Construction to revamp one of the world’s oldest surviving outdoor velodromes officially got underway in Wales, UK this week.
Indeed, work began this week remodeling and resurfacing the velodrome at Carmarthen Park, with the goal of again attracting international level cycling events to the once iconic track.
Renovations to the 117-year old site are expected to take 20 weeks, with a target completion date of September 29
The Carmarthen Velodrome first opened on Easter Monday 1900, playing host to major track cycling events for decades to come.
Longer than most indoor velodromes, the fact that it has remained largely intact and unmodernized for so long is a marvel to historians and cycling afficianados who have visited the track to document and ride it in recent years.
Carmarthen town and county councillor Alun Lenny said: “It is great to see the building work going ahead.
“Planning consent was granted in April and a formal tendering procedure was then undertaken.”
“The project has taken a few years to get to this point due to the uniquely challenging nature of the work involved,” he continued.
“Several different types of surface had to be tested by cyclists during the last year and ultimately this has resulted in the decision to replace all of the existing concrete – 232 concrete bays – with brand new concrete that hopefully will last another hundred years or so,” Councillor Lenny added.
“We have worked very closely with the local cycling community and the wider national cycling bodies to ensure that the new cycling surface will be fit for purpose and will be of the required standard that will allow national and possibly international competitions to take place once again in Carmarthen.”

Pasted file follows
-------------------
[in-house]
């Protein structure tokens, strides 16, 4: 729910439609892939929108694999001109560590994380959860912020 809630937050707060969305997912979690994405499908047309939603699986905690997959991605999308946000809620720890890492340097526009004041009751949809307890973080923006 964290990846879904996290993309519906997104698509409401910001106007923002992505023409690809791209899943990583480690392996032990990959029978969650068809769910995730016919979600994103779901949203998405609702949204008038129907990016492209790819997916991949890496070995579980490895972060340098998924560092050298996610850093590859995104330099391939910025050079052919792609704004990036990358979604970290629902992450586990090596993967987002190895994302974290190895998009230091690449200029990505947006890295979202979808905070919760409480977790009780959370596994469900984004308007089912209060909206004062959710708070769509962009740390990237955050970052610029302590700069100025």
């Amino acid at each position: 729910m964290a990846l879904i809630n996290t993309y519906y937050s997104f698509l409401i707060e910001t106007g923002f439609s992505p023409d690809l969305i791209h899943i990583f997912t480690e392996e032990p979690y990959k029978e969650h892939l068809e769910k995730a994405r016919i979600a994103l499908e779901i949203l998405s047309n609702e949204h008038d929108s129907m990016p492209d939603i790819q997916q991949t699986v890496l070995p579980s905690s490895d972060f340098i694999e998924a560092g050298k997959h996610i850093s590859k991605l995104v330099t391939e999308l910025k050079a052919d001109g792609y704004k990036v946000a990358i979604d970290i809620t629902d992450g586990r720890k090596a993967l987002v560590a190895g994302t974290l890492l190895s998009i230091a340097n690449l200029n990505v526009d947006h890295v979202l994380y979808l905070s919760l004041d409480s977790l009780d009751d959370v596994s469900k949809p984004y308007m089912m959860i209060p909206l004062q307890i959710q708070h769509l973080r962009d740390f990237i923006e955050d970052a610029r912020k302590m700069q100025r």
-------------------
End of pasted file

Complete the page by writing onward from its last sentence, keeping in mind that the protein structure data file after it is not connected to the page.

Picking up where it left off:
The project is being funded by Carmarthen Town Council, Carmarthenshire Council and Sport Wales.
The contractor’s commercial manager, Richard Burton, said: “This is a hugely significant historical and sporting project and we are delighted to have been appointed to do this work for Carmarthen Town Council.”
The two oldest velodromes in the world, both of which are in the UK, have also had extensive refurbishment in recent years following fears that they might have to close.
Those are the Preston Park Velodrome in Brighton, which opened in 1877, and Herne Hill Velodrome in south London, which dates back to 1890 and is the last surviving venue of the 1948 Olympic Games.
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